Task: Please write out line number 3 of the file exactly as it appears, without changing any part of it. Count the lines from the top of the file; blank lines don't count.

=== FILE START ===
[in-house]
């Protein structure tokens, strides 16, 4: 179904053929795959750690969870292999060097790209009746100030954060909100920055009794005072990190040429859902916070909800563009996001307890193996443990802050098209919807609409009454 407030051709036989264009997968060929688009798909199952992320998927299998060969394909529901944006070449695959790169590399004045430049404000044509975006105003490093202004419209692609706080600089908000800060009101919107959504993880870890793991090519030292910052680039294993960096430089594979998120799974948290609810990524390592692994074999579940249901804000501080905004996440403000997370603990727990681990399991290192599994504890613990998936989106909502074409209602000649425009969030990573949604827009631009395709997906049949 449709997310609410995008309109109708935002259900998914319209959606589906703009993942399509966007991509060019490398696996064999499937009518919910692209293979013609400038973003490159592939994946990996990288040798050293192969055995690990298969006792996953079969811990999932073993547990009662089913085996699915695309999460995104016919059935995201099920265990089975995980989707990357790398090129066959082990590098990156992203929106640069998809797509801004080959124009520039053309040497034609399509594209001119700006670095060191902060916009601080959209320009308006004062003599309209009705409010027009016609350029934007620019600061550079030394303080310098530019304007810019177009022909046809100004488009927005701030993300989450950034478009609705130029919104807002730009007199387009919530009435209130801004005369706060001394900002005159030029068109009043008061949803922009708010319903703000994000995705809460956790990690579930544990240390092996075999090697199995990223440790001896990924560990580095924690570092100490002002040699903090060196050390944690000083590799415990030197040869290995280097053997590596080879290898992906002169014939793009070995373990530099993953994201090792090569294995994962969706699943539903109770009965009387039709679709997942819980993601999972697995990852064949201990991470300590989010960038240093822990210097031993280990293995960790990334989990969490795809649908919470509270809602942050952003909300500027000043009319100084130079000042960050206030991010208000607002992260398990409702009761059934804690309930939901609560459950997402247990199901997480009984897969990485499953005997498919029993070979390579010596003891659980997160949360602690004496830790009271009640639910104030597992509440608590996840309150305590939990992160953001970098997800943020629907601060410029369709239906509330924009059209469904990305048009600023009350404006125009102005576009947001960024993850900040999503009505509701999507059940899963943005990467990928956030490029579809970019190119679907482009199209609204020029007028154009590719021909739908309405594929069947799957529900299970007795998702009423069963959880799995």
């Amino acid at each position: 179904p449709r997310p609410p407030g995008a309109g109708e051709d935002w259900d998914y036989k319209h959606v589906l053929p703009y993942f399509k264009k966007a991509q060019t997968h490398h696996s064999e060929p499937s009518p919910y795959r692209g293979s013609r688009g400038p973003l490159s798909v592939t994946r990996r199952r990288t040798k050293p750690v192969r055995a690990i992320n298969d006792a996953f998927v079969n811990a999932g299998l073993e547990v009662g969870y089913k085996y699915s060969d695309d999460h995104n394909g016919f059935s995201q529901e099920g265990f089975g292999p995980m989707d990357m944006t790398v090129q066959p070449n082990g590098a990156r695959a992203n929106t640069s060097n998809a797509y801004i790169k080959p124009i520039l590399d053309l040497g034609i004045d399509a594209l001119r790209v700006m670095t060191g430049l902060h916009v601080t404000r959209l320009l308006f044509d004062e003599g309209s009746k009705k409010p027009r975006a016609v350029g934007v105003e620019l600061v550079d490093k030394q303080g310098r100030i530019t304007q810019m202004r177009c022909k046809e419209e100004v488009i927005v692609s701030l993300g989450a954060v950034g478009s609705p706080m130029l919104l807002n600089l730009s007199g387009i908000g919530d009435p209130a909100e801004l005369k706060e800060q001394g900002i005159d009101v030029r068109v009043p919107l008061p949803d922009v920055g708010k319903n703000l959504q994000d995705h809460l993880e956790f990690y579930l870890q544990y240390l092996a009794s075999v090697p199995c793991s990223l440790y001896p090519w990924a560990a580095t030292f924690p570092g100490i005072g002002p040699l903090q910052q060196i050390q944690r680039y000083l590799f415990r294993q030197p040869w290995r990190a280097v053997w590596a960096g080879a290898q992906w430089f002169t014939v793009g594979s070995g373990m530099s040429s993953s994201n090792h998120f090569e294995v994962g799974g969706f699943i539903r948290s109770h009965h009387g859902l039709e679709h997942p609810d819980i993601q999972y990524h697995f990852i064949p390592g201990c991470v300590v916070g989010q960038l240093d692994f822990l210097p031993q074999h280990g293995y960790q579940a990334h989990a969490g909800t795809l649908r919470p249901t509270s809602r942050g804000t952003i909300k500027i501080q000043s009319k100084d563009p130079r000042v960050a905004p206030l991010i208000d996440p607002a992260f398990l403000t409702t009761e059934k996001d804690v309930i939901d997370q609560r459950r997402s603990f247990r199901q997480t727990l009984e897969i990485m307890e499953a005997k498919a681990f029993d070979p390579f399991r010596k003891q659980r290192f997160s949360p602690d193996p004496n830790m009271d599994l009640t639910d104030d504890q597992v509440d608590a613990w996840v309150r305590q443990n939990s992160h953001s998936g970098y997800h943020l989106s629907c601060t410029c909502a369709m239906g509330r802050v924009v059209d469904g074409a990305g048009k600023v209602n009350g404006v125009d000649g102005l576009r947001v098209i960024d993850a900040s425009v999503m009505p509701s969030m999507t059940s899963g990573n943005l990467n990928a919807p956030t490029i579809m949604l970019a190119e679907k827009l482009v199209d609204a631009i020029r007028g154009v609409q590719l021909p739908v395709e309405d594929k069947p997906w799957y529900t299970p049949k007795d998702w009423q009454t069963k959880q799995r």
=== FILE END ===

């Amino acid at each position: 179904p449709r997310p609410p407030g995008a309109g109708e051709d935002w259900d998914y036989k319209h959606v589906l053929p703009y993942f399509k264009k966007a991509q060019t997968h490398h696996s064999e060929p499937s009518p919910y795959r692209g293979s013609r688009g400038p973003l490159s798909v592939t994946r990996r199952r990288t040798k050293p750690v192969r055995a690990i992320n298969d006792a996953f998927v079969n811990a999932g299998l073993e547990v009662g969870y089913k085996y699915s060969d695309d999460h995104n394909g016919f059935s995201q529901e099920g265990f089975g292999p995980m989707d990357m944006t790398v090129q066959p070449n082990g590098a990156r695959a992203n929106t640069s060097n998809a797509y801004i790169k080959p124009i520039l590399d053309l040497g034609i004045d399509a594209l001119r790209v700006m670095t060191g430049l902060h916009v601080t404000r959209l320009l308006f044509d004062e003599g309209s009746k009705k409010p027009r975006a016609v350029g934007v105003e620019l600061v550079d490093k030394q303080g310098r100030i530019t304007q810019m202004r177009c022909k046809e419209e100004v488009i927005v692609s701030l993300g989450a954060v950034g478009s609705p706080m130029l919104l807002n600089l730009s007199g387009i908000g919530d009435p209130a909100e801004l005369k706060e800060q001394g900002i005159d009101v030029r068109v009043p919107l008061p949803d922009v920055g708010k319903n703000l959504q994000d995705h809460l993880e956790f990690y579930l870890q544990y240390l092996a009794s075999v090697p199995c793991s990223l440790y001896p090519w990924a560990a580095t030292f924690p570092g100490i005072g002002p040699l903090q910052q060196i050390q944690r680039y000083l590799f415990r294993q030197p040869w290995r990190a280097v053997w590596a960096g080879a290898q992906w430089f002169t014939v793009g594979s070995g373990m530099s040429s993953s994201n090792h998120f090569e294995v994962g799974g969706f699943i539903r948290s109770h009965h009387g859902l039709e679709h997942p609810d819980i993601q999972y990524h697995f990852i064949p390592g201990c991470v300590v916070g989010q960038l240093d692994f822990l210097p031993q074999h280990g293995y960790q579940a990334h989990a969490g909800t795809l649908r919470p249901t509270s809602r942050g804000t952003i909300k500027i501080q000043s009319k100084d563009p130079r000042v960050a905004p206030l991010i208000d996440p607002a992260f398990l403000t409702t009761e059934k996001d804690v309930i939901d997370q609560r459950r997402s603990f247990r199901q997480t727990l009984e897969i990485m307890e499953a005997k498919a681990f029993d070979p390579f399991r010596k003891q659980r290192f997160s949360p602690d193996p004496n830790m009271d599994l009640t639910d104030d504890q597992v509440d608590a613990w996840v309150r305590q443990n939990s992160h953001s998936g970098y997800h943020l989106s629907c601060t410029c909502a369709m239906g509330r802050v924009v059209d469904g074409a990305g048009k600023v209602n009350g404006v125009d000649g102005l576009r947001v098209i960024d993850a900040s425009v999503m009505p509701s969030m999507t059940s899963g990573n943005l990467n990928a919807p956030t490029i579809m949604l970019a190119e679907k827009l482009v199209d609204a631009i020029r007028g154009v609409q590719l021909p739908v395709e309405d594929k069947p997906w799957y529900t299970p049949k007795d998702w009423q009454t069963k959880q799995r």